Astronomers are still learning about sunspots and about their affect on us, but believe that the spots on the sun, which were first observed through a telescope by Galileo in 1610, are electrical in nature. They base this belief upon the known effects that sunspots produce, and upon one astronomer's uncontested showing that sunspots are whirlwinds of electrified matter that burst out in pairs from the sun's interior.
Sunspots vary in size from what appear to be small specks on the sun's surface, to at least 90,000 miles long, and 200,000 miles in length, and are visible on most clear days.
When sunspots release their electrical energy, they shoot beams of negatively charged electrons into space, some of which escape into the earth's atmosphere. These electrons create electrical effects, such as the aurora borealis, or Northern Lights, cause the disruption of radio transmissions, and increase the amount of ozone in the upper atmosphere. The additional ozone may absorb more than the usual amount of the sun's heat, which in turn may effect our weather.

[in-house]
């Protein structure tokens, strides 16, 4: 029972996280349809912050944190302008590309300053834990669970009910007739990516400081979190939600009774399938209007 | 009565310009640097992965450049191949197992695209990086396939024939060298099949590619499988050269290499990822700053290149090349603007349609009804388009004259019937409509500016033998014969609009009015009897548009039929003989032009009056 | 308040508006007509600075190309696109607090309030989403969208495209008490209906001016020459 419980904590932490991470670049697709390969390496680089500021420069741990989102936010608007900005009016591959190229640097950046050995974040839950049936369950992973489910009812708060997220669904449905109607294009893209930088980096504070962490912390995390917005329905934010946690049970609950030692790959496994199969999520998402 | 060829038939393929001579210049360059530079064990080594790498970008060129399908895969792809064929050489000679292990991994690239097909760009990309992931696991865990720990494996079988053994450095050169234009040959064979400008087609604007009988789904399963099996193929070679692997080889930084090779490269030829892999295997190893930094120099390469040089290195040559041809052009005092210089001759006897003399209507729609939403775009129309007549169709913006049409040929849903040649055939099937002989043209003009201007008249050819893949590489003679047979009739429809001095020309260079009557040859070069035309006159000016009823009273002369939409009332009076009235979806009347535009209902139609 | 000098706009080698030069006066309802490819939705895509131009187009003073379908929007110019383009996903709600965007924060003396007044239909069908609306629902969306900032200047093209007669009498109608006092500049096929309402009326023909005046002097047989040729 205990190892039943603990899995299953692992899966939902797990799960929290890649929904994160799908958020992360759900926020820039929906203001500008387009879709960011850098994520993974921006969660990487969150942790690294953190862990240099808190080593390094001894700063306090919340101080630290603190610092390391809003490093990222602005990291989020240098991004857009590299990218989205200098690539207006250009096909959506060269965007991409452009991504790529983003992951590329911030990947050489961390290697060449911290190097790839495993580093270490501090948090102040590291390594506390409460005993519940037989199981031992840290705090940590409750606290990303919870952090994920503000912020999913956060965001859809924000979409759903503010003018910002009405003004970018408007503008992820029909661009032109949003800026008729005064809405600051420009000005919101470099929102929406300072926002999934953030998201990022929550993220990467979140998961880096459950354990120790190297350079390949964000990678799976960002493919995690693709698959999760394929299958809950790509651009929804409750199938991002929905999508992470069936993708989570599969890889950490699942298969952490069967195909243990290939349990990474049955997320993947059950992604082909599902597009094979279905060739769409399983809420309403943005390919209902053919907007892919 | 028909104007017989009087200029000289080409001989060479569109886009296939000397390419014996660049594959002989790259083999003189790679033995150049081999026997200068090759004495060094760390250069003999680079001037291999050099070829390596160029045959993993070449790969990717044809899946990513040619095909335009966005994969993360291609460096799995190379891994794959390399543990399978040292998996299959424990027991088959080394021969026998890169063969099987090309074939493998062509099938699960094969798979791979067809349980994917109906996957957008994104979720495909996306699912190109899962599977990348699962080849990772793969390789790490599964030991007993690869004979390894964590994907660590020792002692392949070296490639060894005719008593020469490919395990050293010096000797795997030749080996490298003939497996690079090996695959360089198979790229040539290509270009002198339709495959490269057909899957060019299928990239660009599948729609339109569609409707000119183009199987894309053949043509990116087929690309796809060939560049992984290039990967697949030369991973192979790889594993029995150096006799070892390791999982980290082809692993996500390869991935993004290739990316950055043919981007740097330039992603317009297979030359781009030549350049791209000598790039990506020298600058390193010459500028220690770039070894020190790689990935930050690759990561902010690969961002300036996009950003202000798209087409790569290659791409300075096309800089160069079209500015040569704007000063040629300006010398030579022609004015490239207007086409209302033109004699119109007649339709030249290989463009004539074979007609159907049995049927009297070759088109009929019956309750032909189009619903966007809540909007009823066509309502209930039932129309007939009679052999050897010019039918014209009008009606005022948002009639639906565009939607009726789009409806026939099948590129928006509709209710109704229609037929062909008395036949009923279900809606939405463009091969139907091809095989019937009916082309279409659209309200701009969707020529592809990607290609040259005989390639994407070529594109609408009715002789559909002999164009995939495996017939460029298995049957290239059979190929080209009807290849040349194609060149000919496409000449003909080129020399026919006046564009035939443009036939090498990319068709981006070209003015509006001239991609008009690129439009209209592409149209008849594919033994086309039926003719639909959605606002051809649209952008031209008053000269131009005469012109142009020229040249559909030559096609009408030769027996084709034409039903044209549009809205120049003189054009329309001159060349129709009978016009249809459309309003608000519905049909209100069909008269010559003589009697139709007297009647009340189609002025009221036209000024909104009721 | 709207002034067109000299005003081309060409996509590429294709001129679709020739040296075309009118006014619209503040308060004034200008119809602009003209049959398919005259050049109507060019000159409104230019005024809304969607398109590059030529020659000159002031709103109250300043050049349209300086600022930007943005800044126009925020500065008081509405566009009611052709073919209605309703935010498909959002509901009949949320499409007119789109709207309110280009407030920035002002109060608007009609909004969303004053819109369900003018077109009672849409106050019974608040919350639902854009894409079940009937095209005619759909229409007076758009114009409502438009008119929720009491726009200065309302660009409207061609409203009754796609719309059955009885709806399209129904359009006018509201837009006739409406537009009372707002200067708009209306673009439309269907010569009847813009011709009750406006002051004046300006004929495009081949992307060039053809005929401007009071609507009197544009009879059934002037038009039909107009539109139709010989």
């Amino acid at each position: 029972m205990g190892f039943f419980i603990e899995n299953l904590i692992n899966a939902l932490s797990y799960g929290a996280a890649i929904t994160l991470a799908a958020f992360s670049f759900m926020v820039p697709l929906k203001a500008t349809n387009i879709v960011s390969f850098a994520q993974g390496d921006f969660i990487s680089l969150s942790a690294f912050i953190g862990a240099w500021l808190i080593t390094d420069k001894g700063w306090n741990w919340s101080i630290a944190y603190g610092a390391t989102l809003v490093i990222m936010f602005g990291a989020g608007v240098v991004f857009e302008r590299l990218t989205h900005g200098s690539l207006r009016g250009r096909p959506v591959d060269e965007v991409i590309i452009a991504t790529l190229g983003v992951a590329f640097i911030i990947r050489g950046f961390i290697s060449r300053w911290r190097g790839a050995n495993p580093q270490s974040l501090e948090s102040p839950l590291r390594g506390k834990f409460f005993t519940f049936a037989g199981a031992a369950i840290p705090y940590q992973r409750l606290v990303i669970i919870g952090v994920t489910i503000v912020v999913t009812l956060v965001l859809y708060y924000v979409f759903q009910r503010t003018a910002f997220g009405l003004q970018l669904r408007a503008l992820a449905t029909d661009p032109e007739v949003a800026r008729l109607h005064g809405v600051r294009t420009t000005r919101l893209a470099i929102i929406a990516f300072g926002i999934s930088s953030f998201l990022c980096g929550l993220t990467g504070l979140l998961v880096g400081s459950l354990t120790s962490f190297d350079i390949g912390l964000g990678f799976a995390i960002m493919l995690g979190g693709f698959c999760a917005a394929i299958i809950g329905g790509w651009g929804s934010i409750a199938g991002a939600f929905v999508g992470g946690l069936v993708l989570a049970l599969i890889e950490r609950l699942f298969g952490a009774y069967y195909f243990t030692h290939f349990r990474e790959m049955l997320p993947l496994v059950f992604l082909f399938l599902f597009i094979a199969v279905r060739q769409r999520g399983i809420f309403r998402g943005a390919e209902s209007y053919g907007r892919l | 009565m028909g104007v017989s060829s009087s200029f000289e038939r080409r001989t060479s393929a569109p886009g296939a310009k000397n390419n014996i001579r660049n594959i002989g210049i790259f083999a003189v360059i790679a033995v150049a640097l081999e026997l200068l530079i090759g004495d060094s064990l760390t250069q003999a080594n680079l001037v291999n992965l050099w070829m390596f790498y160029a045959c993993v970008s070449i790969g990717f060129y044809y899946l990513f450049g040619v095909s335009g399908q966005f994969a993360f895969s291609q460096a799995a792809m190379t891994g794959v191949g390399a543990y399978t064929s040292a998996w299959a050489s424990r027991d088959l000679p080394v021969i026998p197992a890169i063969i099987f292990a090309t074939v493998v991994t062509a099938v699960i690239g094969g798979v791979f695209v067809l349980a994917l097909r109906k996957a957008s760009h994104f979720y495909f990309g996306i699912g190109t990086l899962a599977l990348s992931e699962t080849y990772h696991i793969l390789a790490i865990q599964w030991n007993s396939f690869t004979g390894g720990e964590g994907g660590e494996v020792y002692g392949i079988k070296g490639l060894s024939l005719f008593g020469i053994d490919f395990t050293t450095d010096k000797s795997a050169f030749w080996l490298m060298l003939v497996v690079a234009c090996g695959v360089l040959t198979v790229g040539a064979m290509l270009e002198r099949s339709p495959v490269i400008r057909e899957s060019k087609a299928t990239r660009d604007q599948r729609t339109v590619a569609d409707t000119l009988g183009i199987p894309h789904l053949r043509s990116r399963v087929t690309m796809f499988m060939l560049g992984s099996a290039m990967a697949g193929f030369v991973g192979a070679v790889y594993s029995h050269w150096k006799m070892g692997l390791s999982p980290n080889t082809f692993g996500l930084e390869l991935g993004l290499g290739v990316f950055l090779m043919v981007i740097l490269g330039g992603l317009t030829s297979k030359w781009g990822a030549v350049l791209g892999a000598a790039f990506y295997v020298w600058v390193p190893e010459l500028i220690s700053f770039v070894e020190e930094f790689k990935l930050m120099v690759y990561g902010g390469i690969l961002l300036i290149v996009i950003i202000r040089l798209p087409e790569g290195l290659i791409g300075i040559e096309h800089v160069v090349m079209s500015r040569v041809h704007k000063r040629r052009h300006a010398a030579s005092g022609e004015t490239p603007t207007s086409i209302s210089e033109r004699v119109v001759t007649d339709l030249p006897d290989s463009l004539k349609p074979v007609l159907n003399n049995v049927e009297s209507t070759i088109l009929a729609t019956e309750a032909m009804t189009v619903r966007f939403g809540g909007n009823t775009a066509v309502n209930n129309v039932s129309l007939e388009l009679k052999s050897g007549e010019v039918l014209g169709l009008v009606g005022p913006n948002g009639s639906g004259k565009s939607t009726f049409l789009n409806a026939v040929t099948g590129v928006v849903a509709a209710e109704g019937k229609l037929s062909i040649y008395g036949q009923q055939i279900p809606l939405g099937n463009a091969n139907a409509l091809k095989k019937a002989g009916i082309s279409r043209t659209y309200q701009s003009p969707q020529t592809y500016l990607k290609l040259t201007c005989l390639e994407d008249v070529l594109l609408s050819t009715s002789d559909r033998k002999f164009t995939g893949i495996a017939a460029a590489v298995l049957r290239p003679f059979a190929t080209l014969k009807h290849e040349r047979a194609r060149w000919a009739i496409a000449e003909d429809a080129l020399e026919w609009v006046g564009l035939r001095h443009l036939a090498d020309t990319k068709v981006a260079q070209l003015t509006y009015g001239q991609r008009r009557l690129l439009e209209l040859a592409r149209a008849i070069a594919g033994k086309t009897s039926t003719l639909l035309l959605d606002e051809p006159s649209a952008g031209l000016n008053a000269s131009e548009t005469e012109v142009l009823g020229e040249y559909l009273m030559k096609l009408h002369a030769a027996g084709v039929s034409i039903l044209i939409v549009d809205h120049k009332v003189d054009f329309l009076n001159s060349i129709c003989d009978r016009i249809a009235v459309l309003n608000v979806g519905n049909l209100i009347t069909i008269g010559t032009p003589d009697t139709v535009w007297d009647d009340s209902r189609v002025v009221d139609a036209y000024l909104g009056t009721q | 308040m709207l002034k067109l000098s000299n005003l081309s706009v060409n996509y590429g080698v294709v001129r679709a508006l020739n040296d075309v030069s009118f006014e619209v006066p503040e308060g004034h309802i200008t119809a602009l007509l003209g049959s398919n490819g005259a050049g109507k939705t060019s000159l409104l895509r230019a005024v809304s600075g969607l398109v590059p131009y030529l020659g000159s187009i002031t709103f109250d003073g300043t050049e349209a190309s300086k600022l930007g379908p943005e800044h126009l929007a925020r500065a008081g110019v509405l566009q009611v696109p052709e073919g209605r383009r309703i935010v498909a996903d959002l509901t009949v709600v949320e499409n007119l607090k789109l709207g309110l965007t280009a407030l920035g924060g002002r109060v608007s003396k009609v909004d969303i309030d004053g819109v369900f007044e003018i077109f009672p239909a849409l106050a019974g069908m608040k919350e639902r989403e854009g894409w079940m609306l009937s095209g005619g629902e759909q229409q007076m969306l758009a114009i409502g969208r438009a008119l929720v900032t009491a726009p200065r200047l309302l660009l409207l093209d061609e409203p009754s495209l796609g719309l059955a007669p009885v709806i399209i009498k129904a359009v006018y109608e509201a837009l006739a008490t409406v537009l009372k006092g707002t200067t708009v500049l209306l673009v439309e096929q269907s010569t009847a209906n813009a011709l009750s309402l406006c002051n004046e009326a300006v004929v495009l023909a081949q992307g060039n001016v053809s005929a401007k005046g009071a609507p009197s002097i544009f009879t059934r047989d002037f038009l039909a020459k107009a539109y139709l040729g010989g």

The sunspot cycle, is a recurring 11-year period over which the number of sunspots fluctuates and corresponds to the number of sun flares. An increase in the number of sun flares leads to an increase in the number of sunspots, and a decrease in the number of sun flares leads to a decrease in the number of sunspots.
Records of sunspots have only been kept for the last 100 years or so, leaving astronomers with little to back their research and much yet to discover about this phenomenon.
aurora borealis, Northern Lights: 北极光
sun flare: 太阳耀斑